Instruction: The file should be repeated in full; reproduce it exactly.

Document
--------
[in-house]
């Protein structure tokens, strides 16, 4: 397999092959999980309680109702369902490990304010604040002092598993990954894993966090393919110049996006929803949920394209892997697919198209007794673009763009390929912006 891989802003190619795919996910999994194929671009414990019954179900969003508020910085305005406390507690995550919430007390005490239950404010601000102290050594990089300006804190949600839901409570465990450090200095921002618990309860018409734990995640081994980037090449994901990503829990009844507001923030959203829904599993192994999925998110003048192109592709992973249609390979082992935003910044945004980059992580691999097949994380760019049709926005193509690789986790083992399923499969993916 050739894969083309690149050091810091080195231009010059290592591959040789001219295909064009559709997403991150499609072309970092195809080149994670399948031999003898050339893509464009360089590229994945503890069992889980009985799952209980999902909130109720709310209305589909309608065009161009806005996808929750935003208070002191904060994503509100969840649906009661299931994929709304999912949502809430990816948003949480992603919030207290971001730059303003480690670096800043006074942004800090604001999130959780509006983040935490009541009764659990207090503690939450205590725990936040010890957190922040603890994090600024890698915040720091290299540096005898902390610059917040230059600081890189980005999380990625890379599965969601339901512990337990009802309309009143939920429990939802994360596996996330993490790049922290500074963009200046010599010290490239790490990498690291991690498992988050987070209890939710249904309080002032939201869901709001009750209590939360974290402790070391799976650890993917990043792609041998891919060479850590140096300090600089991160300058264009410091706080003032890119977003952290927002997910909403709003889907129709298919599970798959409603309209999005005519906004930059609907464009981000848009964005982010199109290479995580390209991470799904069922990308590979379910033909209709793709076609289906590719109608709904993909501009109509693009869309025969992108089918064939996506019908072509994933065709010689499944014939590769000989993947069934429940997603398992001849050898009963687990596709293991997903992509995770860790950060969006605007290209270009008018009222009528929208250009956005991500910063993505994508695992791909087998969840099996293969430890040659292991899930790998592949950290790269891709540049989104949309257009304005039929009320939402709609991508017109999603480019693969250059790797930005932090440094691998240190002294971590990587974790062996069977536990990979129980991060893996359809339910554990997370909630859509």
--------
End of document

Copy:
[in-house]
């Protein structure tokens, strides 16, 4: 397999092959999980309680109702369902490990304010604040002092598993990954894993966090393919110049996006929803949920394209892997697919198209007794673009763009390929912006 891989802003190619795919996910999994194929671009414990019954179900969003508020910085305005406390507690995550919430007390005490239950404010601000102290050594990089300006804190949600839901409570465990450090200095921002618990309860018409734990995640081994980037090449994901990503829990009844507001923030959203829904599993192994999925998110003048192109592709992973249609390979082992935003910044945004980059992580691999097949994380760019049709926005193509690789986790083992399923499969993916 050739894969083309690149050091810091080195231009010059290592591959040789001219295909064009559709997403991150499609072309970092195809080149994670399948031999003898050339893509464009360089590229994945503890069992889980009985799952209980999902909130109720709310209305589909309608065009161009806005996808929750935003208070002191904060994503509100969840649906009661299931994929709304999912949502809430990816948003949480992603919030207290971001730059303003480690670096800043006074942004800090604001999130959780509006983040935490009541009764659990207090503690939450205590725990936040010890957190922040603890994090600024890698915040720091290299540096005898902390610059917040230059600081890189980005999380990625890379599965969601339901512990337990009802309309009143939920429990939802994360596996996330993490790049922290500074963009200046010599010290490239790490990498690291991690498992988050987070209890939710249904309080002032939201869901709001009750209590939360974290402790070391799976650890993917990043792609041998891919060479850590140096300090600089991160300058264009410091706080003032890119977003952290927002997910909403709003889907129709298919599970798959409603309209999005005519906004930059609907464009981000848009964005982010199109290479995580390209991470799904069922990308590979379910033909209709793709076609289906590719109608709904993909501009109509693009869309025969992108089918064939996506019908072509994933065709010689499944014939590769000989993947069934429940997603398992001849050898009963687990596709293991997903992509995770860790950060969006605007290209270009008018009222009528929208250009956005991500910063993505994508695992791909087998969840099996293969430890040659292991899930790998592949950290790269891709540049989104949309257009304005039929009320939402709609991508017109999603480019693969250059790797930005932090440094691998240190002294971590990587974790062996069977536990990979129980991060893996359809339910554990997370909630859509």